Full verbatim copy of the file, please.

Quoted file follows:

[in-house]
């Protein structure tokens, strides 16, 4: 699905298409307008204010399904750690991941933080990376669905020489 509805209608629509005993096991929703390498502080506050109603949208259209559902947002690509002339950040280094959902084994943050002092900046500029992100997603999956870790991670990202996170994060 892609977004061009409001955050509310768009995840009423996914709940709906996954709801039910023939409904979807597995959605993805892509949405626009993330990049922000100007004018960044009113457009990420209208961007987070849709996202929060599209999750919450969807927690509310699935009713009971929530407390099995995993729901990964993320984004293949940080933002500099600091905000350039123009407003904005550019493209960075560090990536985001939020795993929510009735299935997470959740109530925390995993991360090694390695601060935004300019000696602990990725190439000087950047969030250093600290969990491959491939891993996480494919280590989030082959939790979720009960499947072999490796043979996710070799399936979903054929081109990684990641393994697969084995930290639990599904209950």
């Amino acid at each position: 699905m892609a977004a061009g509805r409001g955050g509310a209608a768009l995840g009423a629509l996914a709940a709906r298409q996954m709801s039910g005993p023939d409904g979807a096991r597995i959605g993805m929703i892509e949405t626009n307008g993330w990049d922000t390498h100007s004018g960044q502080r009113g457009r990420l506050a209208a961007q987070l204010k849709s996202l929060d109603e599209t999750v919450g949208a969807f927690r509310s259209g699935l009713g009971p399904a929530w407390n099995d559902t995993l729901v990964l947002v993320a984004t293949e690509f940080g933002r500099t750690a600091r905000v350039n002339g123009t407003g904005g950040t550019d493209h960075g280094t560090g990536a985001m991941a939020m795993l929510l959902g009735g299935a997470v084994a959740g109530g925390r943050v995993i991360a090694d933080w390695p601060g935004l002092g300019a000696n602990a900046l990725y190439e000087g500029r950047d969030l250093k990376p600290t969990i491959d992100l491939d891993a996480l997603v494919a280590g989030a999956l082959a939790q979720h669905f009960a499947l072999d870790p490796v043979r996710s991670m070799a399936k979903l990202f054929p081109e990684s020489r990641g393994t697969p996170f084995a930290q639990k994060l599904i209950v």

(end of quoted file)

[in-house]
């Protein structure tokens, strides 16, 4: 699905298409307008204010399904750690991941933080990376669905020489 509805209608629509005993096991929703390498502080506050109603949208259209559902947002690509002339950040280094959902084994943050002092900046500029992100997603999956870790991670990202996170994060 892609977004061009409001955050509310768009995840009423996914709940709906996954709801039910023939409904979807597995959605993805892509949405626009993330990049922000100007004018960044009113457009990420209208961007987070849709996202929060599209999750919450969807927690509310699935009713009971929530407390099995995993729901990964993320984004293949940080933002500099600091905000350039123009407003904005550019493209960075560090990536985001939020795993929510009735299935997470959740109530925390995993991360090694390695601060935004300019000696602990990725190439000087950047969030250093600290969990491959491939891993996480494919280590989030082959939790979720009960499947072999490796043979996710070799399936979903054929081109990684990641393994697969084995930290639990599904209950």
């Amino acid at each position: 699905m892609a977004a061009g509805r409001g955050g509310a209608a768009l995840g009423a629509l996914a709940a709906r298409q996954m709801s039910g005993p023939d409904g979807a096991r597995i959605g993805m929703i892509e949405t626009n307008g993330w990049d922000t390498h100007s004018g960044q502080r009113g457009r990420l506050a209208a961007q987070l204010k849709s996202l929060d109603e599209t999750v919450g949208a969807f927690r509310s259209g699935l009713g009971p399904a929530w407390n099995d559902t995993l729901v990964l947002v993320a984004t293949e690509f940080g933002r500099t750690a600091r905000v350039n002339g123009t407003g904005g950040t550019d493209h960075g280094t560090g990536a985001m991941a939020m795993l929510l959902g009735g299935a997470v084994a959740g109530g925390r943050v995993i991360a090694d933080w390695p601060g935004l002092g300019a000696n602990a900046l990725y190439e000087g500029r950047d969030l250093k990376p600290t969990i491959d992100l491939d891993a996480l997603v494919a280590g989030a999956l082959a939790q979720h669905f009960a499947l072999d870790p490796v043979r996710s991670m070799a399936k979903l990202f054929p081109e990684s020489r990641g393994t697969p996170f084995a930290q639990k994060l599904i209950v």